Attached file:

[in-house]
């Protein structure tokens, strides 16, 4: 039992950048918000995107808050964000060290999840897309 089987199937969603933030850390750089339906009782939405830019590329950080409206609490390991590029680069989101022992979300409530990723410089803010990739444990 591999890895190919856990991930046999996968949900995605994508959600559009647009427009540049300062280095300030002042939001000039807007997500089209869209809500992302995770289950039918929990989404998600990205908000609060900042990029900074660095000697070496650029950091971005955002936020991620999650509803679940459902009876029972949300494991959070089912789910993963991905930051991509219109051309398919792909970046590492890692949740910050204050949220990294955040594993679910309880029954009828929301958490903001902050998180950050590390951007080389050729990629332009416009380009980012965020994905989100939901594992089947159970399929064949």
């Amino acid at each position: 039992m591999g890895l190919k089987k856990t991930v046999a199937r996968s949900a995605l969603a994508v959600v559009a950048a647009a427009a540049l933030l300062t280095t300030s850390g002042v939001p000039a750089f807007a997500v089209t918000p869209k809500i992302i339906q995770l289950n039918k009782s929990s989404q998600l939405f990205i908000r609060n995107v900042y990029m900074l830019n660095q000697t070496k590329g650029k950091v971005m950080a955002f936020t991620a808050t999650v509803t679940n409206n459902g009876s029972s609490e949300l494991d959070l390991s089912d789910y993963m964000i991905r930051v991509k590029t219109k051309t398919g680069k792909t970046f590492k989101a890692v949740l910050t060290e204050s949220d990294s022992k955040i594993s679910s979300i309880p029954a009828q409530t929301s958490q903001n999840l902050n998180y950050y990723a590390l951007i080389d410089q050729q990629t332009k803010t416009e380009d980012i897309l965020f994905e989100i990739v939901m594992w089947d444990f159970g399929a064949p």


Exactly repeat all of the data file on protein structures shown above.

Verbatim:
[in-house]
């Protein structure tokens, strides 16, 4: 039992950048918000995107808050964000060290999840897309 089987199937969603933030850390750089339906009782939405830019590329950080409206609490390991590029680069989101022992979300409530990723410089803010990739444990 591999890895190919856990991930046999996968949900995605994508959600559009647009427009540049300062280095300030002042939001000039807007997500089209869209809500992302995770289950039918929990989404998600990205908000609060900042990029900074660095000697070496650029950091971005955002936020991620999650509803679940459902009876029972949300494991959070089912789910993963991905930051991509219109051309398919792909970046590492890692949740910050204050949220990294955040594993679910309880029954009828929301958490903001902050998180950050590390951007080389050729990629332009416009380009980012965020994905989100939901594992089947159970399929064949």
């Amino acid at each position: 039992m591999g890895l190919k089987k856990t991930v046999a199937r996968s949900a995605l969603a994508v959600v559009a950048a647009a427009a540049l933030l300062t280095t300030s850390g002042v939001p000039a750089f807007a997500v089209t918000p869209k809500i992302i339906q995770l289950n039918k009782s929990s989404q998600l939405f990205i908000r609060n995107v900042y990029m900074l830019n660095q000697t070496k590329g650029k950091v971005m950080a955002f936020t991620a808050t999650v509803t679940n409206n459902g009876s029972s609490e949300l494991d959070l390991s089912d789910y993963m964000i991905r930051v991509k590029t219109k051309t398919g680069k792909t970046f590492k989101a890692v949740l910050t060290e204050s949220d990294s022992k955040i594993s679910s979300i309880p029954a009828q409530t929301s958490q903001n999840l902050n998180y950050y990723a590390l951007i080389d410089q050729q990629t332009k803010t416009e380009d980012i897309l965020f994905e989100i990739v939901m594992w089947d444990f159970g399929a064949p």